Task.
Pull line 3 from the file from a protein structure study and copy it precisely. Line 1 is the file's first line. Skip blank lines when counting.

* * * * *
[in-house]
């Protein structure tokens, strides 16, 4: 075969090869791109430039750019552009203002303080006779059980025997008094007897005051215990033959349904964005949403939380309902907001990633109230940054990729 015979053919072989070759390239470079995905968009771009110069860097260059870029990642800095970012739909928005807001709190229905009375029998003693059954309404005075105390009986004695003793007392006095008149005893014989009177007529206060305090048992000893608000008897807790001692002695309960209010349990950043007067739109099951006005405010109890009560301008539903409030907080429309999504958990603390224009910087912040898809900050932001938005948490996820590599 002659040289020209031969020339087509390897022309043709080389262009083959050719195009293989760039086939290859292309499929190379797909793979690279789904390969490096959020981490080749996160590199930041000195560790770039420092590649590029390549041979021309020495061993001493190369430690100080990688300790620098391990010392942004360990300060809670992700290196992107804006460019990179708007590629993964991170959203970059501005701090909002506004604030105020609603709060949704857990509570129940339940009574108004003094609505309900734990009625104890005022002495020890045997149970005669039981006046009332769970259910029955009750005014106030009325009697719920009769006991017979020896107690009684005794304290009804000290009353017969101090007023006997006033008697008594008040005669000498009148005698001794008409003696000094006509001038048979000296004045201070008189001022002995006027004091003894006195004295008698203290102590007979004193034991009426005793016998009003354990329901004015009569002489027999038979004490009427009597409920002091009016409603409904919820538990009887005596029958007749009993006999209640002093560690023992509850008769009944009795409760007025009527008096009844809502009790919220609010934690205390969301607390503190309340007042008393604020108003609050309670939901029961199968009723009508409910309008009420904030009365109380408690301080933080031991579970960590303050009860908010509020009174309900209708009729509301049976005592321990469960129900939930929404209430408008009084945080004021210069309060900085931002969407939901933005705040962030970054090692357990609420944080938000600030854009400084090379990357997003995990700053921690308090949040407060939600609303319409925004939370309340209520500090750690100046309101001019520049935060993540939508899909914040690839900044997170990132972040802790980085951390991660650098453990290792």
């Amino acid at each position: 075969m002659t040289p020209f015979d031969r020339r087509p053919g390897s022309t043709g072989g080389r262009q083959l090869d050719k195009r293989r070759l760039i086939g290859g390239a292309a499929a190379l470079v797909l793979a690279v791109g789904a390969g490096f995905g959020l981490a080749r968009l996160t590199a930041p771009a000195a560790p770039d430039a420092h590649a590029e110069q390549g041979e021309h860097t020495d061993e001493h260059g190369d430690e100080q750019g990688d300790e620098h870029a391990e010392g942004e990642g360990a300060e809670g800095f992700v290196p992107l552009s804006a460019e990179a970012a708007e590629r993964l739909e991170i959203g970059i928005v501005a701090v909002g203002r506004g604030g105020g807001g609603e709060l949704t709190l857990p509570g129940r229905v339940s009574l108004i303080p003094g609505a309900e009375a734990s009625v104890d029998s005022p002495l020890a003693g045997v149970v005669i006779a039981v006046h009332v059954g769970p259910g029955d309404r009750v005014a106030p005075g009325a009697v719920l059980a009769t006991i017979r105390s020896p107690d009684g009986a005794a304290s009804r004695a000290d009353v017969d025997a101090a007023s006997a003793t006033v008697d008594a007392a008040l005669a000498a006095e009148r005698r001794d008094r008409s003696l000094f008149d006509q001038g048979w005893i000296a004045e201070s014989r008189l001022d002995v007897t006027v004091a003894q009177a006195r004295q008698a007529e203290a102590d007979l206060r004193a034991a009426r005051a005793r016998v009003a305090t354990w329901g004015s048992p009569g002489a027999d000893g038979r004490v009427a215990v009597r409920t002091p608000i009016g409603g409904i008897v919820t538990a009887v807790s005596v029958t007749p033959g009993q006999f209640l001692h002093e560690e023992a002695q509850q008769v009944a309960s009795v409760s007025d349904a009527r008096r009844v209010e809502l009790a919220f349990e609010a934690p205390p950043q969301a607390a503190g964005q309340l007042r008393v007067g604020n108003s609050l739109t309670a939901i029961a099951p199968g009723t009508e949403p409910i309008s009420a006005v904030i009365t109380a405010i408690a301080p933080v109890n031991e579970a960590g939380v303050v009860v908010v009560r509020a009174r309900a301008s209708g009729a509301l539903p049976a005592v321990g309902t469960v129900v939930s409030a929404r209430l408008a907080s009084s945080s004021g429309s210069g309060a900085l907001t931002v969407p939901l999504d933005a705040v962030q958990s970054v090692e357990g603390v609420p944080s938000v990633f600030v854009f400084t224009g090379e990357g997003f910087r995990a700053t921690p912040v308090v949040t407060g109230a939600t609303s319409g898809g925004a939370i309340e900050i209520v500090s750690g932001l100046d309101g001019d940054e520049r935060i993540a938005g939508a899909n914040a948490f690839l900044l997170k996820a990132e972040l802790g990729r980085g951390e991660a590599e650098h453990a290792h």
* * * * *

């Amino acid at each position: 075969m002659t040289p020209f015979d031969r020339r087509p053919g390897s022309t043709g072989g080389r262009q083959l090869d050719k195009r293989r070759l760039i086939g290859g390239a292309a499929a190379l470079v797909l793979a690279v791109g789904a390969g490096f995905g959020l981490a080749r968009l996160t590199a930041p771009a000195a560790p770039d430039a420092h590649a590029e110069q390549g041979e021309h860097t020495d061993e001493h260059g190369d430690e100080q750019g990688d300790e620098h870029a391990e010392g942004e990642g360990a300060e809670g800095f992700v290196p992107l552009s804006a460019e990179a970012a708007e590629r993964l739909e991170i959203g970059i928005v501005a701090v909002g203002r506004g604030g105020g807001g609603e709060l949704t709190l857990p509570g129940r229905v339940s009574l108004i303080p003094g609505a309900e009375a734990s009625v104890d029998s005022p002495l020890a003693g045997v149970v005669i006779a039981v006046h009332v059954g769970p259910g029955d309404r009750v005014a106030p005075g009325a009697v719920l059980a009769t006991i017979r105390s020896p107690d009684g009986a005794a304290s009804r004695a000290d009353v017969d025997a101090a007023s006997a003793t006033v008697d008594a007392a008040l005669a000498a006095e009148r005698r001794d008094r008409s003696l000094f008149d006509q001038g048979w005893i000296a004045e201070s014989r008189l001022d002995v007897t006027v004091a003894q009177a006195r004295q008698a007529e203290a102590d007979l206060r004193a034991a009426r005051a005793r016998v009003a305090t354990w329901g004015s048992p009569g002489a027999d000893g038979r004490v009427a215990v009597r409920t002091p608000i009016g409603g409904i008897v919820t538990a009887v807790s005596v029958t007749p033959g009993q006999f209640l001692h002093e560690e023992a002695q509850q008769v009944a309960s009795v409760s007025d349904a009527r008096r009844v209010e809502l009790a919220f349990e609010a934690p205390p950043q969301a607390a503190g964005q309340l007042r008393v007067g604020n108003s609050l739109t309670a939901i029961a099951p199968g009723t009508e949403p409910i309008s009420a006005v904030i009365t109380a405010i408690a301080p933080v109890n031991e579970a960590g939380v303050v009860v908010v009560r509020a009174r309900a301008s209708g009729a509301l539903p049976a005592v321990g309902t469960v129900v939930s409030a929404r209430l408008a907080s009084s945080s004021g429309s210069g309060a900085l907001t931002v969407p939901l999504d933005a705040v962030q958990s970054v090692e357990g603390v609420p944080s938000v990633f600030v854009f400084t224009g090379e990357g997003f910087r995990a700053t921690p912040v308090v949040t407060g109230a939600t609303s319409g898809g925004a939370i309340e900050i209520v500090s750690g932001l100046d309101g001019d940054e520049r935060i993540a938005g939508a899909n914040a948490f690839l900044l997170k996820a990132e972040l802790g990729r980085g951390e991660a590599e650098h453990a290792h």